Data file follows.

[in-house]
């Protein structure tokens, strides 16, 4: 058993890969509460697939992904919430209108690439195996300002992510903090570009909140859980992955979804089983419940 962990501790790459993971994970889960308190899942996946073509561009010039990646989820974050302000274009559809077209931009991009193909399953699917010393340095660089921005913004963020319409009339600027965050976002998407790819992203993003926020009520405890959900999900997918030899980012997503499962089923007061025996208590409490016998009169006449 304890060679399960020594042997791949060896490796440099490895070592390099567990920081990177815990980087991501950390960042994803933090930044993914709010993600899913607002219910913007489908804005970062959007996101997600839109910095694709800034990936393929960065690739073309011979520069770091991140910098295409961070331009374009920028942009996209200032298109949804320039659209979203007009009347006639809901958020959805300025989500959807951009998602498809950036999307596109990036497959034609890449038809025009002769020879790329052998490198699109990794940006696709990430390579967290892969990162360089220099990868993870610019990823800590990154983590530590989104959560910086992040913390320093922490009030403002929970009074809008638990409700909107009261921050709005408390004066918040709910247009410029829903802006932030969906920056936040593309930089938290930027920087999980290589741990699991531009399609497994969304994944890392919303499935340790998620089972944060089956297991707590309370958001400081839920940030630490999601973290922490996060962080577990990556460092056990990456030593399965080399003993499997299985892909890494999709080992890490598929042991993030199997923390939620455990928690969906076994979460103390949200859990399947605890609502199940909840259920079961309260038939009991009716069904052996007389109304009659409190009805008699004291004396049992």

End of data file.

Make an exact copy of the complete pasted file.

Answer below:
[in-house]
């Protein structure tokens, strides 16, 4: 058993890969509460697939992904919430209108690439195996300002992510903090570009909140859980992955979804089983419940 962990501790790459993971994970889960308190899942996946073509561009010039990646989820974050302000274009559809077209931009991009193909399953699917010393340095660089921005913004963020319409009339600027965050976002998407790819992203993003926020009520405890959900999900997918030899980012997503499962089923007061025996208590409490016998009169006449 304890060679399960020594042997791949060896490796440099490895070592390099567990920081990177815990980087991501950390960042994803933090930044993914709010993600899913607002219910913007489908804005970062959007996101997600839109910095694709800034990936393929960065690739073309011979520069770091991140910098295409961070331009374009920028942009996209200032298109949804320039659209979203007009009347006639809901958020959805300025989500959807951009998602498809950036999307596109990036497959034609890449038809025009002769020879790329052998490198699109990794940006696709990430390579967290892969990162360089220099990868993870610019990823800590990154983590530590989104959560910086992040913390320093922490009030403002929970009074809008638990409700909107009261921050709005408390004066918040709910247009410029829903802006932030969906920056936040593309930089938290930027920087999980290589741990699991531009399609497994969304994944890392919303499935340790998620089972944060089956297991707590309370958001400081839920940030630490999601973290922490996060962080577990990556460092056990990456030593399965080399003993499997299985892909890494999709080992890490598929042991993030199997923390939620455990928690969906076994979460103390949200859990399947605890609502199940909840259920079961309260038939009991009716069904052996007389109304009659409190009805008699004291004396049992």